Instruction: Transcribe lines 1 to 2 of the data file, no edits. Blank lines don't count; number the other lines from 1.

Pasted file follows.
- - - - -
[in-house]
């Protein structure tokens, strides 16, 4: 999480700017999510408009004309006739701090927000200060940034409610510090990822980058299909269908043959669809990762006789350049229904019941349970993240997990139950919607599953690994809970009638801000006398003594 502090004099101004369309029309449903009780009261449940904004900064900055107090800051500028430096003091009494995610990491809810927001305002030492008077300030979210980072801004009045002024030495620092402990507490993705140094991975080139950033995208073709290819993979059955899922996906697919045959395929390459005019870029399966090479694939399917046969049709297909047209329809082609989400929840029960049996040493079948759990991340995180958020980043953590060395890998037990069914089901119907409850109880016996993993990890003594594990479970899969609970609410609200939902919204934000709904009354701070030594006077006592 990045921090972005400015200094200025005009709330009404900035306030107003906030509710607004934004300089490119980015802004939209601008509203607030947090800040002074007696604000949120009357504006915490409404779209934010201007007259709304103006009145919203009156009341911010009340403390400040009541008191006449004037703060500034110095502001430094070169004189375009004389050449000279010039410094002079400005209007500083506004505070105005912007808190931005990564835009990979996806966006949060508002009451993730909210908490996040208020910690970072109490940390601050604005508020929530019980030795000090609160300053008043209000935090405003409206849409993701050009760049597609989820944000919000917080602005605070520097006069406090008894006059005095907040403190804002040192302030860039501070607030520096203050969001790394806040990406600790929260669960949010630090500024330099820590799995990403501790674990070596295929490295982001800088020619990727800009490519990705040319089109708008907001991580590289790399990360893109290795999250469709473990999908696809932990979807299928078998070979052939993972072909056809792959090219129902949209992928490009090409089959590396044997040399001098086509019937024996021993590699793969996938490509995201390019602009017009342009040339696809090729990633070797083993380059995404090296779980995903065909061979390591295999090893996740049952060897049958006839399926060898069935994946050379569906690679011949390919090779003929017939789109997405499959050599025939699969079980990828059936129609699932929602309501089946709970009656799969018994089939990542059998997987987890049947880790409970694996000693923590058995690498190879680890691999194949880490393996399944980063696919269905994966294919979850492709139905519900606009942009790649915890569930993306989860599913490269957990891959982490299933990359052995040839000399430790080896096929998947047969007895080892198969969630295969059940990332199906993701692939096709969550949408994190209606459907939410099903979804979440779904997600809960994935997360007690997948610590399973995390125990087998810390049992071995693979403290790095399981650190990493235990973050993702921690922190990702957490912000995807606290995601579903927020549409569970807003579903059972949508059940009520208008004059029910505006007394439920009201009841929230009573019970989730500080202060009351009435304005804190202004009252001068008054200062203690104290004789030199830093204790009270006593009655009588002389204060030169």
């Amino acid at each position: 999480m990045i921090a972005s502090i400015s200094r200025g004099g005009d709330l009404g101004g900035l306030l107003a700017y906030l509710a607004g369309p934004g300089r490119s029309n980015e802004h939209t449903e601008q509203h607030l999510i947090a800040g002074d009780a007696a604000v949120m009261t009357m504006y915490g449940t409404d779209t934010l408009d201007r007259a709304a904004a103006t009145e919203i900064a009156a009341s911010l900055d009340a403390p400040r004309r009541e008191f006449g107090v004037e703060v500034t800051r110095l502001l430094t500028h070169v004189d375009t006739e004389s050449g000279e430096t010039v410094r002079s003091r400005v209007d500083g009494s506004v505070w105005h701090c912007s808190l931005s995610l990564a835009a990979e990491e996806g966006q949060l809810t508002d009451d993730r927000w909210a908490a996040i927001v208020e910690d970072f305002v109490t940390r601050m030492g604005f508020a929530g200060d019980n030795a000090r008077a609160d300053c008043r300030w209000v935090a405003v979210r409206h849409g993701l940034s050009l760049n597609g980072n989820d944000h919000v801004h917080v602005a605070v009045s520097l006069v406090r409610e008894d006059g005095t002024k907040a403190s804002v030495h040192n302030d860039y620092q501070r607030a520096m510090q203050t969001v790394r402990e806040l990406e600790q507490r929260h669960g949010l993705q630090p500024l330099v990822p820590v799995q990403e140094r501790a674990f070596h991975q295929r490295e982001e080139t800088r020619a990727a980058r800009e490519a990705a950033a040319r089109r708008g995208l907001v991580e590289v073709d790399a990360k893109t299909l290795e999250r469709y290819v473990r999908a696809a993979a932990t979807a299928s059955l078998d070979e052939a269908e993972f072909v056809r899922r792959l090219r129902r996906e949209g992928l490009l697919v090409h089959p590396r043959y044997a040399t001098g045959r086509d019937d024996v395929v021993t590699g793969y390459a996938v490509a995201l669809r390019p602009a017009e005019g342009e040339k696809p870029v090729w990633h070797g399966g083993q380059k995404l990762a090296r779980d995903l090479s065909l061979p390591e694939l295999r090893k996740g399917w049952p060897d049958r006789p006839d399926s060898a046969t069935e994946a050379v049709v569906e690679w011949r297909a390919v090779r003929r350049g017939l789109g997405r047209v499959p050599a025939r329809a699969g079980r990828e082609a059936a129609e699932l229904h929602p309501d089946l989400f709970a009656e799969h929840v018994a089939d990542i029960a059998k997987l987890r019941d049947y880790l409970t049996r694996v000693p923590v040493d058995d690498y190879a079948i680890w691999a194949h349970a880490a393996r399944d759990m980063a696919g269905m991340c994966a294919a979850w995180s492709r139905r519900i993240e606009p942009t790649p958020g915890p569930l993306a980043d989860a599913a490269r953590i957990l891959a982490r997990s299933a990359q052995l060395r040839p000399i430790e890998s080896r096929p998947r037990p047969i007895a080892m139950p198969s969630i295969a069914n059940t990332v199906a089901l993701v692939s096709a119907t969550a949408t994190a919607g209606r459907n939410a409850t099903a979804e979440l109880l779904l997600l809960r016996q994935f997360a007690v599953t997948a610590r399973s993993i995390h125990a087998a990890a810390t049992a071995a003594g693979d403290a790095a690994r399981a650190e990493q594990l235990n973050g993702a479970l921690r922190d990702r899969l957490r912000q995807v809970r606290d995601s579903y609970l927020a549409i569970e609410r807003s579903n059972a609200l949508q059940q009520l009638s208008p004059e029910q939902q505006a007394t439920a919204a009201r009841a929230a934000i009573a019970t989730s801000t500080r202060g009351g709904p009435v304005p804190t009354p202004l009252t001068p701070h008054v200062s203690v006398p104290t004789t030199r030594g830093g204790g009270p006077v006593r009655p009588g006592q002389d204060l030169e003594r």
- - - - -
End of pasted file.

[in-house]
């Protein structure tokens, strides 16, 4: 999480700017999510408009004309006739701090927000200060940034409610510090990822980058299909269908043959669809990762006789350049229904019941349970993240997990139950919607599953690994809970009638801000006398003594 502090004099101004369309029309449903009780009261449940904004900064900055107090800051500028430096003091009494995610990491809810927001305002030492008077300030979210980072801004009045002024030495620092402990507490993705140094991975080139950033995208073709290819993979059955899922996906697919045959395929390459005019870029399966090479694939399917046969049709297909047209329809082609989400929840029960049996040493079948759990991340995180958020980043953590060395890998037990069914089901119907409850109880016996993993990890003594594990479970899969609970609410609200939902919204934000709904009354701070030594006077006592 990045921090972005400015200094200025005009709330009404900035306030107003906030509710607004934004300089490119980015802004939209601008509203607030947090800040002074007696604000949120009357504006915490409404779209934010201007007259709304103006009145919203009156009341911010009340403390400040009541008191006449004037703060500034110095502001430094070169004189375009004389050449000279010039410094002079400005209007500083506004505070105005912007808190931005990564835009990979996806966006949060508002009451993730909210908490996040208020910690970072109490940390601050604005508020929530019980030795000090609160300053008043209000935090405003409206849409993701050009760049597609989820944000919000917080602005605070520097006069406090008894006059005095907040403190804002040192302030860039501070607030520096203050969001790394806040990406600790929260669960949010630090500024330099820590799995990403501790674990070596295929490295982001800088020619990727800009490519990705040319089109708008907001991580590289790399990360893109290795999250469709473990999908696809932990979807299928078998070979052939993972072909056809792959090219129902949209992928490009090409089959590396044997040399001098086509019937024996021993590699793969996938490509995201390019602009017009342009040339696809090729990633070797083993380059995404090296779980995903065909061979390591295999090893996740049952060897049958006839399926060898069935994946050379569906690679011949390919090779003929017939789109997405499959050599025939699969079980990828059936129609699932929602309501089946709970009656799969018994089939990542059998997987987890049947880790409970694996000693923590058995690498190879680890691999194949880490393996399944980063696919269905994966294919979850492709139905519900606009942009790649915890569930993306989860599913490269957990891959982490299933990359052995040839000399430790080896096929998947047969007895080892198969969630295969059940990332199906993701692939096709969550949408994190209606459907939410099903979804979440779904997600809960994935997360007690997948610590399973995390125990087998810390049992071995693979403290790095399981650190990493235990973050993702921690922190990702957490912000995807606290995601579903927020549409569970807003579903059972949508059940009520208008004059029910505006007394439920009201009841929230009573019970989730500080202060009351009435304005804190202004009252001068008054200062203690104290004789030199830093204790009270006593009655009588002389204060030169």